Mitigating and Planning
“The importance of early action cannot be emphasised enough,” said Clement. This includes cutting greenhouse gas emissions and embedding climate migration into resilience planning for all phases of migration – before, during and after.
Cities will need to plan differently and it will be highly contextualised, so they might see both in and out migration, as has happened in some parts of Mumbai and Karachi. They can strengthen their adaptive capacity for influx, including housing, transport systems, social services, education, training and employment.
One key consideration will be social cohesion. In Syria, it has been suggested that poor urban planning, which saw internal migrants move into badly designed enclaves on the edges of cities such as Homs, resulted in the breakdown of the cities’ previously multicultural fabric and contributed to the country’s crisis (see the work of Syrian architect, Marwa al-Sabouni).
In the discussion of the report findings at the Congress, Linda Beyer, who has worked with UNICEF and the International Development Research Centre for the past 15 years across Sub-Saharan Africa, observed that in other countries, such as Somalia, there are ethnic and clan complexities that mean displaced people can end up being displaced again, as has happened in Mogadishu. “Often there isn’t an equal response, there are dynamics underneath.” The sheer complexity of national, regional and local governments in many countries can also act against a concerted effort, so too the short-termism of many politicians.
Even if the emissions targets of the Paris Agreement are met, the world is already locked into some internal migration, said Clement. Indeed, it is under way. This is either – mostly – unmanaged but also, typically in developed countries, managed by local, regional and national governments, such as is happening in Fiji and Louisiana.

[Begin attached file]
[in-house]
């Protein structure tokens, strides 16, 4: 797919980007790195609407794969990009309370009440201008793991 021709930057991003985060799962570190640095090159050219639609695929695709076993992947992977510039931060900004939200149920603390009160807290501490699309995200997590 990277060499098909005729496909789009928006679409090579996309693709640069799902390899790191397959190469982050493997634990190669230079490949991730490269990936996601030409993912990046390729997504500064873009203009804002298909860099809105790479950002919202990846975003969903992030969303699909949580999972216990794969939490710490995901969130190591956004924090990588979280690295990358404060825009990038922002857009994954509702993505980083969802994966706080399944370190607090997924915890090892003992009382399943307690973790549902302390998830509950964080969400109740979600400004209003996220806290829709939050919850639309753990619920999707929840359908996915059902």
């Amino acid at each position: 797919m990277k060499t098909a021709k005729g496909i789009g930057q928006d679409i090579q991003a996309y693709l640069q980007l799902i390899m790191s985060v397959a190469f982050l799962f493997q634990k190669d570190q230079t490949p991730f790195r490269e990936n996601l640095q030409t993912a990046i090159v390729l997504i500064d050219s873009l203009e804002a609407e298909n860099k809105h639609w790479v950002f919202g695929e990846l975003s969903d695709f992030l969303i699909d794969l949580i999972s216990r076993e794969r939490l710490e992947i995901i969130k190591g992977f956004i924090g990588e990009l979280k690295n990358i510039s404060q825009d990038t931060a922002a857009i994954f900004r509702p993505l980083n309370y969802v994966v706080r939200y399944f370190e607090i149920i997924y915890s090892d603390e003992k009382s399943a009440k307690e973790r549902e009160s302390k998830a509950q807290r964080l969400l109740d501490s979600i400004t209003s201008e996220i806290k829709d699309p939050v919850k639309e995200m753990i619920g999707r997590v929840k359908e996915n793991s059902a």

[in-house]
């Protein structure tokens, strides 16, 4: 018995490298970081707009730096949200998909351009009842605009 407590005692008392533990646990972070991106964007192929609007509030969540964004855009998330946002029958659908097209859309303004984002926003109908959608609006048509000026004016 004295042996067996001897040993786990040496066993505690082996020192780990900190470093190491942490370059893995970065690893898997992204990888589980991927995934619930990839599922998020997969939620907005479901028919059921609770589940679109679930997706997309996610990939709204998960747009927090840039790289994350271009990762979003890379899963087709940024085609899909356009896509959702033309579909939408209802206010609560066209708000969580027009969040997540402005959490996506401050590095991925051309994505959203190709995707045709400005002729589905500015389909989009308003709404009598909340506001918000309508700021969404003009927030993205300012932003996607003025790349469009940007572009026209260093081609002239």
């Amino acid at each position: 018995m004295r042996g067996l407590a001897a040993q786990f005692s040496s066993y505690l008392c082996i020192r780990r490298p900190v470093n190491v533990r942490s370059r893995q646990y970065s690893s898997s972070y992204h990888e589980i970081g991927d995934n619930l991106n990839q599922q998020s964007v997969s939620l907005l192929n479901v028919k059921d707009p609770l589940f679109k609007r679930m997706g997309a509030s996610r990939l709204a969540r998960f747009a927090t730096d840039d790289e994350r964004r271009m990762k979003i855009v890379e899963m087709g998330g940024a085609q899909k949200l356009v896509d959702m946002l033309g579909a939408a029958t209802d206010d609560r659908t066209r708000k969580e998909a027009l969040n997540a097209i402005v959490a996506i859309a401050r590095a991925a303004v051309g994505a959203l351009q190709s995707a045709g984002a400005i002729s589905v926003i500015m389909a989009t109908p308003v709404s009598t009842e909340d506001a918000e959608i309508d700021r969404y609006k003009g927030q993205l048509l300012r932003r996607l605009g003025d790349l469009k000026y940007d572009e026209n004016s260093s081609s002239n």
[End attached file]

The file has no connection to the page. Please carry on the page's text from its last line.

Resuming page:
There are many potential follow-ups to the study, Clement concluded, including how to make the findings “actionable”. It could be extended to the rest of the globe and the methodology could be refined for particular scenarios, such as small island states. The methodology could also be enriched, adding in economic criteria, for instance.
It complements other studies, such as a World Bank report on how climate change will impact quality of life in seven South Asian countries (https://openknowledge.worldbank.org/handle/10986/28723), and the Open Cities project (http://www.opencitiesproject.org/), looking at geospatial mapping to building level to identify where populations and infrastructure are most vulnerable.
Sometimes it can seem that there is more analysis than action around climate change and resilience. However, the World Bank study looks an important one, adding insights into an often ignored but potentially massive part of where the world is heading, if warnings such as this are not heeded.